Today, a growing body of evidence suggests that ubiquitous mobile devices – especially mobile phones and, more recently, tablet computers – are being
used by learners and educators around the world to access information, streamline administration and facilitate learning in new and innovative ways.
Last week, United Nations Educational, Scientific and Cultural Organization (UNESCO) published a document “UNESCO Policy Guidelines for Mobile Learning“.
This set of guidelines seeks to help policy-makers better understand what mobile learning is and how its unique benefits can be leveraged to advance progress towards Education for All. Developed in consultation with experts in over twenty countries, the guidelines below have broad application and can accommodate a wide range of institutions, including K–12 schools, universities, community centres, and technical and vocational schools.
The policy guidelines include :
- Create or update policies related to mobile learning
- Train teachers to advance learning through mobile technologies
- Provide support and training to teachers through mobile technologies
- Create and optimize educational content for use on mobile devices
- Ensure gender equality for mobile students
- Expand and improve connectivity options while ensuring equity
- Develop strategies to provide equal access for all
- Promote the safe, responsible and healthy use of mobile technologies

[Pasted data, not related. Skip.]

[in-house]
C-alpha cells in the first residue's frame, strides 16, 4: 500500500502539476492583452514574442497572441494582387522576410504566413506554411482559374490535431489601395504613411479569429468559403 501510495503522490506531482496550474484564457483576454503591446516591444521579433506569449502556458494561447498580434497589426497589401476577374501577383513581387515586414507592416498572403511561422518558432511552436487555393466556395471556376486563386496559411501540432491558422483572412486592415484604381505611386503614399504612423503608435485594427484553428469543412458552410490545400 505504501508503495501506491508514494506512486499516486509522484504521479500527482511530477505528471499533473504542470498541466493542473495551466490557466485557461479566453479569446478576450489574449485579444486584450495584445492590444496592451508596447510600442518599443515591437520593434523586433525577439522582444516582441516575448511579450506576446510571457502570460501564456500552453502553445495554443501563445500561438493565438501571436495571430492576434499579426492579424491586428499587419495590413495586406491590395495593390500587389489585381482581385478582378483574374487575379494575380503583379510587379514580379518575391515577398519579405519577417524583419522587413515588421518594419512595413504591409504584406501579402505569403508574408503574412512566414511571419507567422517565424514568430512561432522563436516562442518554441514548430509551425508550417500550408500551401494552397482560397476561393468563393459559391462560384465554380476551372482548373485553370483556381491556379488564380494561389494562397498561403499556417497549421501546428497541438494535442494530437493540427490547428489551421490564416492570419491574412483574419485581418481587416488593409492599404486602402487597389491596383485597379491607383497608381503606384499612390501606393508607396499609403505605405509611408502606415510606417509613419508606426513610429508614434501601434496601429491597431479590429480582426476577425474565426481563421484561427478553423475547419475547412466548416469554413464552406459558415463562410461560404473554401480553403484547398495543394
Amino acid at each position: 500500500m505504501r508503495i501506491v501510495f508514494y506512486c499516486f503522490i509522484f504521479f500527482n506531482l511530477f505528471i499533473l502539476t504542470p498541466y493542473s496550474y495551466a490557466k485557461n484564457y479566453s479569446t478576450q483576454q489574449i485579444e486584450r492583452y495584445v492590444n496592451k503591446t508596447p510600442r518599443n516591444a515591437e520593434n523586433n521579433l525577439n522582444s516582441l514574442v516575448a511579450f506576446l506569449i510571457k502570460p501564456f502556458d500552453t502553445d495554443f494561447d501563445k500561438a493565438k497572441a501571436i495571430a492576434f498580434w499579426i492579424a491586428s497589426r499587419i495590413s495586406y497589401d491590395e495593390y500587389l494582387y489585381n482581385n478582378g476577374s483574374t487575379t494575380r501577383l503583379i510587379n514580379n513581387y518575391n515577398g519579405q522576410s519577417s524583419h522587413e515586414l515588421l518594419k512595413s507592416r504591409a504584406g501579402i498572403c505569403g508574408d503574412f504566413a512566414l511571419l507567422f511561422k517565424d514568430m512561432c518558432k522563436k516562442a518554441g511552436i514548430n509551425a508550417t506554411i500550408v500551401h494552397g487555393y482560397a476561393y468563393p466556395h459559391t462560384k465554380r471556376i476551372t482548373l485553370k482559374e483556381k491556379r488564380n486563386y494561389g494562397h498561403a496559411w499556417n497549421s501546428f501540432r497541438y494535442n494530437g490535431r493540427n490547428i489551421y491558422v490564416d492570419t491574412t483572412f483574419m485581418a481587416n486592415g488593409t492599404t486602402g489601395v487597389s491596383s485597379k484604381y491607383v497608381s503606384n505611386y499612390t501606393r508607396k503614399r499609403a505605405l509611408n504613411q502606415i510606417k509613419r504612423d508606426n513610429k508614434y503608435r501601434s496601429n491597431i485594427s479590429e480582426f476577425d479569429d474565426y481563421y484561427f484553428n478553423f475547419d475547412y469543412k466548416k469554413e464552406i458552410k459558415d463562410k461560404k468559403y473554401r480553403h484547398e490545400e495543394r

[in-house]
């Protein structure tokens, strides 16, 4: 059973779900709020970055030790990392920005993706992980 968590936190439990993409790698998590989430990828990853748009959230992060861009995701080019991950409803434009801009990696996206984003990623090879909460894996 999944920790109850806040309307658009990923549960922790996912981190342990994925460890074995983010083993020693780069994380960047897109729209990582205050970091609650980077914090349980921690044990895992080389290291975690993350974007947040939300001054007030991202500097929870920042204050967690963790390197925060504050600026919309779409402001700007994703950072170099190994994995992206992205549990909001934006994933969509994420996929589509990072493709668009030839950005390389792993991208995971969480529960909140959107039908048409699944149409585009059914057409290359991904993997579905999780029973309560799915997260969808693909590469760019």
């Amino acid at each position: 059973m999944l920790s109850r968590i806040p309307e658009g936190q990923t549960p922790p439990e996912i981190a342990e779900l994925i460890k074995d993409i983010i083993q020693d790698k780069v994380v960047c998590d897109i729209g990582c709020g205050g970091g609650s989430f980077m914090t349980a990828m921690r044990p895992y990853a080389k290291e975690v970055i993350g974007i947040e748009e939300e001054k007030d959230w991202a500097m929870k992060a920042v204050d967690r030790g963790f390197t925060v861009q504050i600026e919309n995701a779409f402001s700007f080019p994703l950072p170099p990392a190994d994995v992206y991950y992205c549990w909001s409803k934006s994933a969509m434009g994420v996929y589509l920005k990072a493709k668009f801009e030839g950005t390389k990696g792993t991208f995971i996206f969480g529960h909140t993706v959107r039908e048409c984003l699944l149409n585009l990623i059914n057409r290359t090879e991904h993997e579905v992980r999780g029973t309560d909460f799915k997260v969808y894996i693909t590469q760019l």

- Use mobile technology to improve communication and education management
- Raise awareness of mobile learning through advocacy, leadership and dialogue
Most of the guidelines need policy decision makers take actions, but about “Create and optimize educational content for use on mobile devices”, it’s possible that some of us can help.
As it’s stated in the report :
Currently most educational content, including digital content, is not accessible from mobile devices, nor does it take full advantage of the unique multimedia, communication and sometimes location-aware capabilities of these devices. Also, even when content is available, it often lacks relevance to local student populations due to limited language options or a dearth of culturally-specific material. Additionally, a great deal of content fails to follow standards or incorporate features that improve accessibility for students with disabilities. By tailoring appropriate resources for use on mobile devices while ensuring their relevance and accessibility to diverse student populations, educators can vastly extend the reach of these resources, because far more learners and teachers own mobile devices than laptop or desktop computers.
And related policy recommendations include:
- Ensure that educational resources and content, including existing online repositories, are easily accessible from mobile devices.
- Support the open licensing of mobile content to facilitate its widest possible use and adaptation. This can be accomplished by supporting the use of open educational resources or OERs.
- Create incentives for developers to build content specifically for mobile devices. While it is possible to ‘migrate’ learning materials from computers and textbooks to mobile technology, designers need to ‘think mobile first’, making hard choices about how to streamline content for presentation and use on devices with small screens and limited input options.
- Encourage the development of platforms or software that allow classroom teachers (and others with firsthand knowledge of students) to create or tailor mobile content.
The importance of OER going mobile is no doubt. We would like to contribute to it as well. Check out our news : Mobile Learning Authoring.